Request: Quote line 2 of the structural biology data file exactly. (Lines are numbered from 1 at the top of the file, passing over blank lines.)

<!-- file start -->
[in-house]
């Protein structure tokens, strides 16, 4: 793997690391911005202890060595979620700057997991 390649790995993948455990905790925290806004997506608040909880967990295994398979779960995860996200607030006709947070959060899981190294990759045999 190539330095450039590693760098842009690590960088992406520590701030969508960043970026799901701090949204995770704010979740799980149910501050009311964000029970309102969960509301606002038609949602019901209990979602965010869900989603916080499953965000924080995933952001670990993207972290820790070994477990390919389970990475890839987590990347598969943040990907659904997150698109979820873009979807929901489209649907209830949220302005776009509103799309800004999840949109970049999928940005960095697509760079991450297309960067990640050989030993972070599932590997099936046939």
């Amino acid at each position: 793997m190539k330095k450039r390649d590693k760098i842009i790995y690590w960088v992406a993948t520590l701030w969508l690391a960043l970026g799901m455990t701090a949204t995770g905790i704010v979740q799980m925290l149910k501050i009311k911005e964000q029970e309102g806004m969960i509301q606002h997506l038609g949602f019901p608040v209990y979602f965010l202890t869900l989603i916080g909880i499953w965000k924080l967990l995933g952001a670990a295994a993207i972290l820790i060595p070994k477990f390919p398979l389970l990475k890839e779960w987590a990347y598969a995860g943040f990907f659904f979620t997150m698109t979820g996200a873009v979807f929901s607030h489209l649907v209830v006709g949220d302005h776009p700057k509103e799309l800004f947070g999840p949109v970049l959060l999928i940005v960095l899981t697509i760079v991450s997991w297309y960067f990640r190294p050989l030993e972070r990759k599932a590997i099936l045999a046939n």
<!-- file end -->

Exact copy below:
């Protein structure tokens, strides 16, 4: 793997690391911005202890060595979620700057997991 390649790995993948455990905790925290806004997506608040909880967990295994398979779960995860996200607030006709947070959060899981190294990759045999 190539330095450039590693760098842009690590960088992406520590701030969508960043970026799901701090949204995770704010979740799980149910501050009311964000029970309102969960509301606002038609949602019901209990979602965010869900989603916080499953965000924080995933952001670990993207972290820790070994477990390919389970990475890839987590990347598969943040990907659904997150698109979820873009979807929901489209649907209830949220302005776009509103799309800004999840949109970049999928940005960095697509760079991450297309960067990640050989030993972070599932590997099936046939």